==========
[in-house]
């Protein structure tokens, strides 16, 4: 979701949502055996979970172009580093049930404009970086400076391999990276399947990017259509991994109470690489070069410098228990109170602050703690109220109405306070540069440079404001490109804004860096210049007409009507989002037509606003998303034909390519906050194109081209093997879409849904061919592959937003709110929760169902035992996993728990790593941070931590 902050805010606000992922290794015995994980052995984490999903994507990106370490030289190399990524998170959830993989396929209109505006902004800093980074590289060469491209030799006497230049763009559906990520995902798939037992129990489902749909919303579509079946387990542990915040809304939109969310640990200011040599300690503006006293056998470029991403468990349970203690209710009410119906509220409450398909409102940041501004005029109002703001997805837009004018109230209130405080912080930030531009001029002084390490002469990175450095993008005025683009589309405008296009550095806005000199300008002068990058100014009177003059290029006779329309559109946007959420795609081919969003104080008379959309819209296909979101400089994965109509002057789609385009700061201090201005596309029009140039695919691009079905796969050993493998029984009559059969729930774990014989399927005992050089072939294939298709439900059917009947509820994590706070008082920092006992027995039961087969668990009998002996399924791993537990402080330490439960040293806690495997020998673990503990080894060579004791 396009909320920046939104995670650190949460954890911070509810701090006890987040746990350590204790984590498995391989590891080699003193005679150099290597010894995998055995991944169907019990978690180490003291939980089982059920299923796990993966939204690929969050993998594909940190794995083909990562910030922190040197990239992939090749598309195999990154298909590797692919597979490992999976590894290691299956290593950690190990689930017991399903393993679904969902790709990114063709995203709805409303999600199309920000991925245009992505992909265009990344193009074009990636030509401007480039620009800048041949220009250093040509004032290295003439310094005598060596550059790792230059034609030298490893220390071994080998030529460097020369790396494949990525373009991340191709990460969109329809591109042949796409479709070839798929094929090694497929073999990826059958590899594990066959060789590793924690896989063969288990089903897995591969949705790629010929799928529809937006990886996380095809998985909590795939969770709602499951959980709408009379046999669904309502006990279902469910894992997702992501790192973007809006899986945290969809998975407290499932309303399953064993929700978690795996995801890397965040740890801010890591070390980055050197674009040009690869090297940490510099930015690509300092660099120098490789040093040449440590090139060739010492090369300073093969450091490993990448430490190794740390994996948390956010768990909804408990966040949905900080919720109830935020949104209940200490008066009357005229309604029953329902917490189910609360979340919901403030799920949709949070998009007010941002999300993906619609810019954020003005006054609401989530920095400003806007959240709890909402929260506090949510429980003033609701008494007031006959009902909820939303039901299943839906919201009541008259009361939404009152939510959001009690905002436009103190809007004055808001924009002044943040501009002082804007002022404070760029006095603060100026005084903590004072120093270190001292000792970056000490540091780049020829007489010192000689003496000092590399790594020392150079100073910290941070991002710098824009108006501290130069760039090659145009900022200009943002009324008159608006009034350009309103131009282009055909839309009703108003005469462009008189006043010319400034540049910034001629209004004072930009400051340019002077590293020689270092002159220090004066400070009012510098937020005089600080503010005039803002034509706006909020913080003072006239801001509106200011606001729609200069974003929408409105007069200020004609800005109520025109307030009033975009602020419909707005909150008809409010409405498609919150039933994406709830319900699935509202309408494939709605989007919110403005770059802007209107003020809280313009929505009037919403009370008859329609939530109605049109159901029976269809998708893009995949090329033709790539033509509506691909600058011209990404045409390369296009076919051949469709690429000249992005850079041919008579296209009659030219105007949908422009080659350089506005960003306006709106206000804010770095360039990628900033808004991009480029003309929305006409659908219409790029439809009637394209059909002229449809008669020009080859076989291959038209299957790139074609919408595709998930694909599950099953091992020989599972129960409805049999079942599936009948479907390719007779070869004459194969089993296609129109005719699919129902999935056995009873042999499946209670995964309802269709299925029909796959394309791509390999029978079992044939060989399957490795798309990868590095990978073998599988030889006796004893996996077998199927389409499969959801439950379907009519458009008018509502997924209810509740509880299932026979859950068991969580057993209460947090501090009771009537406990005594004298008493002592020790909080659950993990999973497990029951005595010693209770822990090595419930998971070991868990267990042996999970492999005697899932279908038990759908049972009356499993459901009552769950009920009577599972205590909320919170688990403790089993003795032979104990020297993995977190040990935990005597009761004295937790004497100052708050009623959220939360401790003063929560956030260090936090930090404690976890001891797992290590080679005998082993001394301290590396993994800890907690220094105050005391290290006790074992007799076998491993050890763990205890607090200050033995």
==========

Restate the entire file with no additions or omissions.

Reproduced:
[in-house]
């Protein structure tokens, strides 16, 4: 979701949502055996979970172009580093049930404009970086400076391999990276399947990017259509991994109470690489070069410098228990109170602050703690109220109405306070540069440079404001490109804004860096210049007409009507989002037509606003998303034909390519906050194109081209093997879409849904061919592959937003709110929760169902035992996993728990790593941070931590 902050805010606000992922290794015995994980052995984490999903994507990106370490030289190399990524998170959830993989396929209109505006902004800093980074590289060469491209030799006497230049763009559906990520995902798939037992129990489902749909919303579509079946387990542990915040809304939109969310640990200011040599300690503006006293056998470029991403468990349970203690209710009410119906509220409450398909409102940041501004005029109002703001997805837009004018109230209130405080912080930030531009001029002084390490002469990175450095993008005025683009589309405008296009550095806005000199300008002068990058100014009177003059290029006779329309559109946007959420795609081919969003104080008379959309819209296909979101400089994965109509002057789609385009700061201090201005596309029009140039695919691009079905796969050993493998029984009559059969729930774990014989399927005992050089072939294939298709439900059917009947509820994590706070008082920092006992027995039961087969668990009998002996399924791993537990402080330490439960040293806690495997020998673990503990080894060579004791 396009909320920046939104995670650190949460954890911070509810701090006890987040746990350590204790984590498995391989590891080699003193005679150099290597010894995998055995991944169907019990978690180490003291939980089982059920299923796990993966939204690929969050993998594909940190794995083909990562910030922190040197990239992939090749598309195999990154298909590797692919597979490992999976590894290691299956290593950690190990689930017991399903393993679904969902790709990114063709995203709805409303999600199309920000991925245009992505992909265009990344193009074009990636030509401007480039620009800048041949220009250093040509004032290295003439310094005598060596550059790792230059034609030298490893220390071994080998030529460097020369790396494949990525373009991340191709990460969109329809591109042949796409479709070839798929094929090694497929073999990826059958590899594990066959060789590793924690896989063969288990089903897995591969949705790629010929799928529809937006990886996380095809998985909590795939969770709602499951959980709408009379046999669904309502006990279902469910894992997702992501790192973007809006899986945290969809998975407290499932309303399953064993929700978690795996995801890397965040740890801010890591070390980055050197674009040009690869090297940490510099930015690509300092660099120098490789040093040449440590090139060739010492090369300073093969450091490993990448430490190794740390994996948390956010768990909804408990966040949905900080919720109830935020949104209940200490008066009357005229309604029953329902917490189910609360979340919901403030799920949709949070998009007010941002999300993906619609810019954020003005006054609401989530920095400003806007959240709890909402929260506090949510429980003033609701008494007031006959009902909820939303039901299943839906919201009541008259009361939404009152939510959001009690905002436009103190809007004055808001924009002044943040501009002082804007002022404070760029006095603060100026005084903590004072120093270190001292000792970056000490540091780049020829007489010192000689003496000092590399790594020392150079100073910290941070991002710098824009108006501290130069760039090659145009900022200009943002009324008159608006009034350009309103131009282009055909839309009703108003005469462009008189006043010319400034540049910034001629209004004072930009400051340019002077590293020689270092002159220090004066400070009012510098937020005089600080503010005039803002034509706006909020913080003072006239801001509106200011606001729609200069974003929408409105007069200020004609800005109520025109307030009033975009602020419909707005909150008809409010409405498609919150039933994406709830319900699935509202309408494939709605989007919110403005770059802007209107003020809280313009929505009037919403009370008859329609939530109605049109159901029976269809998708893009995949090329033709790539033509509506691909600058011209990404045409390369296009076919051949469709690429000249992005850079041919008579296209009659030219105007949908422009080659350089506005960003306006709106206000804010770095360039990628900033808004991009480029003309929305006409659908219409790029439809009637394209059909002229449809008669020009080859076989291959038209299957790139074609919408595709998930694909599950099953091992020989599972129960409805049999079942599936009948479907390719007779070869004459194969089993296609129109005719699919129902999935056995009873042999499946209670995964309802269709299925029909796959394309791509390999029978079992044939060989399957490795798309990868590095990978073998599988030889006796004893996996077998199927389409499969959801439950379907009519458009008018509502997924209810509740509880299932026979859950068991969580057993209460947090501090009771009537406990005594004298008493002592020790909080659950993990999973497990029951005595010693209770822990090595419930998971070991868990267990042996999970492999005697899932279908038990759908049972009356499993459901009552769950009920009577599972205590909320919170688990403790089993003795032979104990020297993995977190040990935990005597009761004295937790004497100052708050009623959220939360401790003063929560956030260090936090930090404690976890001891797992290590080679005998082993001394301290590396993994800890907690220094105050005391290290006790074992007799076998491993050890763990205890607090200050033995």